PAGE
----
Although there are many cultural events this weekend in Cairo, some of the best may well be in Zamalek, at the occupied culture ministry building:
Ahram Online reports that around 30 artists spent the night in the building, including painter Mohamed Abla, who’s been posting updates to Facebook, and Dar Merit’s publisher, Mohamed Hashem.
The paper, which has been inside with the sit-in since it began on Wednesday, reported that artists are willing to stay for “weeks.” The artists’ core demand is the removal of Culture Minister Alaa Abdel-Aziz, although protesters have also called for independence of the Supreme Council of Culture and stated that a political direction should not be imposed on culture.
Starting Thursday afternoon, artists are planning to stage a musical program. Actor Mohamed Galal told AO: “The line-up will include performances of Azza Balbaa, Eman El-Bahr Darwish, Ramy Essam, Eskenderella, among many others.”
Protesters also aim to set up a screen for films and to launch drawing and painting activities for children.
Mahmoud Awad, a director who spent night at the ministry, told Ahram Online that overnight artists contacted more than a dozens branches of the culture minstry. Awad said:
All of those contacted expressed their solidarity with the ministry occupation and protest. Among them are Supreme Council of Culture, the Cultural Development Fund, the Supreme Council of Antiquities, the Egyptian National Film Centre, the National Centre of Translation, the National Centre of Fine Arts, the Academy of Arts, the National Book Organisation, among many others.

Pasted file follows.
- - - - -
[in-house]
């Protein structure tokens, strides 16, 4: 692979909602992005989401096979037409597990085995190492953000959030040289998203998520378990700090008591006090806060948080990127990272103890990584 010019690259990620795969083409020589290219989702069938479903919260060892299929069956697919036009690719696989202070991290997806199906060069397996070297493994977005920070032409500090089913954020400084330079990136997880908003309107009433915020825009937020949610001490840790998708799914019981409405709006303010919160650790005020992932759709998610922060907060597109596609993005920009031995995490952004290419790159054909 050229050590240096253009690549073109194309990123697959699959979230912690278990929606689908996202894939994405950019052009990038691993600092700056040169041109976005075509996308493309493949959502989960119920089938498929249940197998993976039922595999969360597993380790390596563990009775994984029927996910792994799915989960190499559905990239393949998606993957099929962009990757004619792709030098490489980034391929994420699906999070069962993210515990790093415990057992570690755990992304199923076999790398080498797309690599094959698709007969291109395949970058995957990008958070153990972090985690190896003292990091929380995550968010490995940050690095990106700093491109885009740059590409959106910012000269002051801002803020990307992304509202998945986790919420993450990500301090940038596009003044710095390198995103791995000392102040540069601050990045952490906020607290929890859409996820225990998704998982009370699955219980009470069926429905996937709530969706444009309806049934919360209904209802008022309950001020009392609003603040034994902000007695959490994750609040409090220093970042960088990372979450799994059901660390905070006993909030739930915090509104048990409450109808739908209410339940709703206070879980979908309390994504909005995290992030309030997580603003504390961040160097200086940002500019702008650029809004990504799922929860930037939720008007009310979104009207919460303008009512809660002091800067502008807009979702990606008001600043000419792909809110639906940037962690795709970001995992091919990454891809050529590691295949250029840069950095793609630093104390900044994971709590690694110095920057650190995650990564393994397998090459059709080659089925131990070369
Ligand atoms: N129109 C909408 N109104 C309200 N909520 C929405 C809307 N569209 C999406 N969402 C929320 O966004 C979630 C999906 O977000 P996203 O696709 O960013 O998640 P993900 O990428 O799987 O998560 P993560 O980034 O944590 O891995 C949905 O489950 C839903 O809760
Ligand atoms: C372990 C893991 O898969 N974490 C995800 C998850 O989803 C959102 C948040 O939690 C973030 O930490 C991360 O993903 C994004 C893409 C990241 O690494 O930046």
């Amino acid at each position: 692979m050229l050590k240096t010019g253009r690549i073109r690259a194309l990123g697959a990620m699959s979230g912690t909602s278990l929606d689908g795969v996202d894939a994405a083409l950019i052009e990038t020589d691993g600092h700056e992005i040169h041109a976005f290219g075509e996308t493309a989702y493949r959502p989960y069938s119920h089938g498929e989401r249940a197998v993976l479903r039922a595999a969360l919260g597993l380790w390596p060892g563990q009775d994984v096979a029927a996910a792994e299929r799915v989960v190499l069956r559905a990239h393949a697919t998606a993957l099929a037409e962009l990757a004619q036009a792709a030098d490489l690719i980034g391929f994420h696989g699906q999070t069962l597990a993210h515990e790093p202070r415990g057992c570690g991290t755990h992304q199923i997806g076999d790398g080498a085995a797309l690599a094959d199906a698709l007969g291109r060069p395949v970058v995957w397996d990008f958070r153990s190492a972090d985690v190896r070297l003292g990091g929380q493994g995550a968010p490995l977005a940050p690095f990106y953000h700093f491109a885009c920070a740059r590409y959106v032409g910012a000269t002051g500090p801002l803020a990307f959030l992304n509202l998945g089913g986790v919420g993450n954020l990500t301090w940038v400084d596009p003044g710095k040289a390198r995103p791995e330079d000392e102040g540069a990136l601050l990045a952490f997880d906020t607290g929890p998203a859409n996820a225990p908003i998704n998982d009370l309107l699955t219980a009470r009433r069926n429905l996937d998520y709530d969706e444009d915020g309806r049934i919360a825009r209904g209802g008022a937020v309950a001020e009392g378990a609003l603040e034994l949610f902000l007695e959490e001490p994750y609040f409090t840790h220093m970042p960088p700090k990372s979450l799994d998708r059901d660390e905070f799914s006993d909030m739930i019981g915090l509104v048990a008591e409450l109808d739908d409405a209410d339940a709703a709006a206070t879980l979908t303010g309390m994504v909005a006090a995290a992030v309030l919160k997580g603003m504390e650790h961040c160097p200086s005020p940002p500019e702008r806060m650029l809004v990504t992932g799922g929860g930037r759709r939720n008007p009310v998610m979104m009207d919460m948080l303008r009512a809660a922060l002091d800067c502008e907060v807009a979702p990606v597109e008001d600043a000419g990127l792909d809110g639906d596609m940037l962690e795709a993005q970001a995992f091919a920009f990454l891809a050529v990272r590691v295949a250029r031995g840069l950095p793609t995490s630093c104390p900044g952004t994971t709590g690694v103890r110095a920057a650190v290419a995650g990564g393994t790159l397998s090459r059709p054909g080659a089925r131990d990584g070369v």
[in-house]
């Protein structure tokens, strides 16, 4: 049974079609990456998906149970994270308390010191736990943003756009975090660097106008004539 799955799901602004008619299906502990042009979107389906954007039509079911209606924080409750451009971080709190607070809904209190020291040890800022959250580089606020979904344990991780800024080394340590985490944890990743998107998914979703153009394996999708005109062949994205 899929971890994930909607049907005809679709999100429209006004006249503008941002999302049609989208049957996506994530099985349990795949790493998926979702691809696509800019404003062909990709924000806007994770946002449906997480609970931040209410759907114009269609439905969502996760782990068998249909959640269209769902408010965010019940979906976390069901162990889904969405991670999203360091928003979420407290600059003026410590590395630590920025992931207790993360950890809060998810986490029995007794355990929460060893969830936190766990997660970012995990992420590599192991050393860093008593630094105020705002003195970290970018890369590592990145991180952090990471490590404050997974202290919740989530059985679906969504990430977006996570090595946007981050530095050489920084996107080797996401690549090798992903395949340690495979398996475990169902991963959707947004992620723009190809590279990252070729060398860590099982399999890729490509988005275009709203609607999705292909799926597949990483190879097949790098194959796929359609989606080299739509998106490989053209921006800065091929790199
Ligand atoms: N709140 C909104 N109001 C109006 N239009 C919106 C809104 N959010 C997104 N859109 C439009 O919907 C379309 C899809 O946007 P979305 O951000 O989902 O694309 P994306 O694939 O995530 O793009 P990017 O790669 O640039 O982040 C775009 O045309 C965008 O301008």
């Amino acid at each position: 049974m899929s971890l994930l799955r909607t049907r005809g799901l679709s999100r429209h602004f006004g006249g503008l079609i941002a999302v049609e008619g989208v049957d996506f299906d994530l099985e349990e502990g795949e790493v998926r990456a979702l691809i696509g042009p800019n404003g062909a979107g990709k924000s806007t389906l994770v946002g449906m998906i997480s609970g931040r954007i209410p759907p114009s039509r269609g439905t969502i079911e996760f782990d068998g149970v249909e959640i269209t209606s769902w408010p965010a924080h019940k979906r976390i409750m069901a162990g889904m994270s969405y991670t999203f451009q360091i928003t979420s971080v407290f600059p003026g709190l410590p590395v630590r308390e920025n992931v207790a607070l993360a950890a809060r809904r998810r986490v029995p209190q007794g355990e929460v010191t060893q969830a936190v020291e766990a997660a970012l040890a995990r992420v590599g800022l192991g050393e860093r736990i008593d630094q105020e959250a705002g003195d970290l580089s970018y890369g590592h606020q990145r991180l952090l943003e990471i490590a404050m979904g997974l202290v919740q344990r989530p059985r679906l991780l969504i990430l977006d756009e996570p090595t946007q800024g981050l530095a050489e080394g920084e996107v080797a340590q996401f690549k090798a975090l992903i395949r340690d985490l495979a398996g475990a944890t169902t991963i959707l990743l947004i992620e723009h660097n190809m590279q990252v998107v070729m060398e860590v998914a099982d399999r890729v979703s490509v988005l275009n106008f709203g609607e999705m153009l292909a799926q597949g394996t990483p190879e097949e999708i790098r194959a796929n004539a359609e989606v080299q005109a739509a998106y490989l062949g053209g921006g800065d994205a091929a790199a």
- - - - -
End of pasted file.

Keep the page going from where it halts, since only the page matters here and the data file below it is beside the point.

Abdel-Aziz has only held his current post for about a month. In that short space, he has managed to create enemies of a record number of artists, poets, novelists, dancers, musicians, filmmakers, and others. The little-known but regime-friendly Abdel-Aziz was appointed on May 6, and he sparked several small protests in his first weeks, including the egging of his car.
Things accelerated on May 28, when Abdel-Aziz fired the heads of Cairo Opera House and Fine Arts Sector.
A report in The Guardian notes that Abdel-Aziz told the Brotherhood’s Arabic-language FJP website: “This talk of ‘Islamising culture’ is a strange expression, as if it is a slur or a charge. The majority of Egyptians practise Islam.”
Certainly, “Brotherhoodization” is not the same as “Islamization.” Also, as the artists contend, culture is not a space of majoritarianism, but of diverse, individual or small-group expressions.